Hospitals didn't need the Affordable Care Act to spur them into designing safer patient rooms. They've been preparing for that aspect of health reform for years.
So, despite an apparent decline in the number of safety features incorporated into patient room design last year, industry experts say the issue remains as much a priority for organizations as ever.
Data from the annual construction survey from Trustee sister publication Health Facilities Management and the American Society for Healthcare Engineering showed a modest dip in safety features from a year earlier. The top five features incorporated for safety remained the same:
- in-room computers for patient charting
- wireless technologies for staff (which fell a spot from most common feature cited in the 2011 survey)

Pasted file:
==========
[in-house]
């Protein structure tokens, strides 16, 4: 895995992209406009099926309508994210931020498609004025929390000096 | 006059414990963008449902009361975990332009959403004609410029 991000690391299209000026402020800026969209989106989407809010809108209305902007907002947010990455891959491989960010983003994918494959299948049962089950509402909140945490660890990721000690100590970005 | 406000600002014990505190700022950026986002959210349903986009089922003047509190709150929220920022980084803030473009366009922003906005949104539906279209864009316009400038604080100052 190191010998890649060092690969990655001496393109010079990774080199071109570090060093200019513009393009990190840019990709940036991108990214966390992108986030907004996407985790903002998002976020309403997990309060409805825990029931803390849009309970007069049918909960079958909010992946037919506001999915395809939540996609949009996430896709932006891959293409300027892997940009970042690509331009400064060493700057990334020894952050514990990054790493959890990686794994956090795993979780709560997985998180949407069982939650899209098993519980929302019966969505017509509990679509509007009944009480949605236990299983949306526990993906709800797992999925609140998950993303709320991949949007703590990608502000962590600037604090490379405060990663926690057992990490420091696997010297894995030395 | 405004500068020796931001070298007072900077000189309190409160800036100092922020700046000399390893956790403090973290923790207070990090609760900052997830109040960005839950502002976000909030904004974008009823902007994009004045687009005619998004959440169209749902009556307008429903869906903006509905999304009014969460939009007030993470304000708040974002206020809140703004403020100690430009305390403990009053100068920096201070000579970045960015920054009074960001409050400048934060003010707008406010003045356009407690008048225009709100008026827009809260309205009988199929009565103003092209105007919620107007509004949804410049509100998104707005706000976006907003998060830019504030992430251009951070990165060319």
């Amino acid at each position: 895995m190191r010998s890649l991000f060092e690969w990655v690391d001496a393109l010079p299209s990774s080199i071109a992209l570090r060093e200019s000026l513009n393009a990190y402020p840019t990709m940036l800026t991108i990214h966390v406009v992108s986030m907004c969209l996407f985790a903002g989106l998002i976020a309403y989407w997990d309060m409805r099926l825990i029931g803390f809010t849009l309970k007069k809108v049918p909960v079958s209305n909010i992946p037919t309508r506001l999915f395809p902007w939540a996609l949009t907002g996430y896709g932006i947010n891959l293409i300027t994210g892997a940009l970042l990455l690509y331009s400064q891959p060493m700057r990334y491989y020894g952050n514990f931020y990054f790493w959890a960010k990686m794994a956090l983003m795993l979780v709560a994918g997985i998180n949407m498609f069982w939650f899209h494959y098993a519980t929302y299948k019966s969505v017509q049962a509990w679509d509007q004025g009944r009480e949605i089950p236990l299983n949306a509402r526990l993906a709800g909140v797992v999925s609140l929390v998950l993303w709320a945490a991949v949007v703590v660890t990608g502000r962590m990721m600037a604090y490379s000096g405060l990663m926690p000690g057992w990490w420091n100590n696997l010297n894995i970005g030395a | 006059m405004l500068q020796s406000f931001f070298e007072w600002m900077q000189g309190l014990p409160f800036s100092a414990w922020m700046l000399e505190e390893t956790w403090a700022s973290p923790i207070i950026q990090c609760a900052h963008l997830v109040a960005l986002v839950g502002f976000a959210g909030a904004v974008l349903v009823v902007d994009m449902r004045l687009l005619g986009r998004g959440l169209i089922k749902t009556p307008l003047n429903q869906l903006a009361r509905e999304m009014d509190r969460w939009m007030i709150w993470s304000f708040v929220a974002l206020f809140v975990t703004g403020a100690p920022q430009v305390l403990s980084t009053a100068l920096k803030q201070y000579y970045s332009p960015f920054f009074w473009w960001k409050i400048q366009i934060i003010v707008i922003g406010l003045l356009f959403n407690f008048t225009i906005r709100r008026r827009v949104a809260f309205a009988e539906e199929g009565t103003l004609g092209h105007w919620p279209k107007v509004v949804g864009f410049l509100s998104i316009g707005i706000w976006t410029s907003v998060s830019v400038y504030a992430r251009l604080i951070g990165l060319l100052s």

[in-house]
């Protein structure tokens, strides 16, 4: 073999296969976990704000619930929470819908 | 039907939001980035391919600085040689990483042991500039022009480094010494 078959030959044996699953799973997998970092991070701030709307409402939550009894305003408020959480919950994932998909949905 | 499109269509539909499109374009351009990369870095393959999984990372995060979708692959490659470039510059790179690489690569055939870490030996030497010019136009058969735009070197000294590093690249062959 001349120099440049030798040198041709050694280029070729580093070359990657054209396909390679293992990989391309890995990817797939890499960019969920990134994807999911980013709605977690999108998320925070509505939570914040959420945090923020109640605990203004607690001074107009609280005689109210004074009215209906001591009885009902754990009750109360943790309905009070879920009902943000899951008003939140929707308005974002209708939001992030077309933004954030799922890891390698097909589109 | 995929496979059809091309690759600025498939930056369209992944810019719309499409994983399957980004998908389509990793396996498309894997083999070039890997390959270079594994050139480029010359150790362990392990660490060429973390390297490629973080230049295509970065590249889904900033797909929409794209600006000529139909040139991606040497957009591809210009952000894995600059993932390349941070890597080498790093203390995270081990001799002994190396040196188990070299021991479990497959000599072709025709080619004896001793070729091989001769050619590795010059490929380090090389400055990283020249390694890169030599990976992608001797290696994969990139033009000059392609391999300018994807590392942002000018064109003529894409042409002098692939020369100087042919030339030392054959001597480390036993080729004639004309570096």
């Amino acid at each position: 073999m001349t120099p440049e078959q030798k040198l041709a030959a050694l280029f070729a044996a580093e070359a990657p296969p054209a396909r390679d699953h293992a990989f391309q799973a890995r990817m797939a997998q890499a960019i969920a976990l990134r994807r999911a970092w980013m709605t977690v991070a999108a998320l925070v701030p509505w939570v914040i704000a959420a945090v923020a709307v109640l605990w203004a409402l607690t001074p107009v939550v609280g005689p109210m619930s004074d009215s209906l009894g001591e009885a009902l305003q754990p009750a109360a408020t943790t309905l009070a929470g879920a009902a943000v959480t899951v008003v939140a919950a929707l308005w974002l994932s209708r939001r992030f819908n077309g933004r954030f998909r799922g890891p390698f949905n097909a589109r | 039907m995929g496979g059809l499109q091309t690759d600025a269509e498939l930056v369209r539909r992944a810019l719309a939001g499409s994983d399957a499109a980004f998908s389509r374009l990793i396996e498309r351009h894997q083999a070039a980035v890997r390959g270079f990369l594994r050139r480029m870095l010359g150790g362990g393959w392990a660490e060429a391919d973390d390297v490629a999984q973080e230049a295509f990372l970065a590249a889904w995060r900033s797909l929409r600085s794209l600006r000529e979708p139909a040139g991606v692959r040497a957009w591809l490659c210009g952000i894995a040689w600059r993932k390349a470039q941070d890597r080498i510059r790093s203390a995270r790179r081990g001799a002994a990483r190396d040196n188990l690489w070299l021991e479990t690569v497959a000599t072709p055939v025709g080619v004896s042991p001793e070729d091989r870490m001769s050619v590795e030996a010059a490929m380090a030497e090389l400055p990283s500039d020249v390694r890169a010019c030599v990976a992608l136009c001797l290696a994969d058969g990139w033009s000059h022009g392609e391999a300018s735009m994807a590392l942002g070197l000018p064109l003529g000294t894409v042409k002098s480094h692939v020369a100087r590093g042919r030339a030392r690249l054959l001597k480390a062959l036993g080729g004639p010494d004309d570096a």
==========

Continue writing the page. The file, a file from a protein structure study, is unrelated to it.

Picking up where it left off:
- in-room sink
- computerized provider order entry
- patient lifts for transfer
Other popular in-room safety features included are, in order of frequency, specialty lighting, bar coding for medication administration, added air treatment or air movement capacity, and a medication dispensing station — the latter two newly added to the survey as hospitals experiment with more solutions.
The added incentive for hospitals is that they now have more of a financial stake in care outcomes. Medicare and Medicaid won't reimburse hospitals and systems when patients are readmitted for preventable conditions.
More features mean more expense, which could explain the temporary drop during a year of uncertainty about whether reform measures would stand. But, ultimately, organizations will do what they can to stop health care-associated infections from spreading through air ventilation or water systems, experts say.
A new push on patient room safety is coming as well. Patient safety and infection control will be top priorities in the 2014 edition of the Guidelines for Design and Construction of Health Care Facilities. One proposal being considered is to incorporate a patient and caregiver safety risk-assessment requirement so that all health facility projects are designed to facilitate the safe delivery of care.
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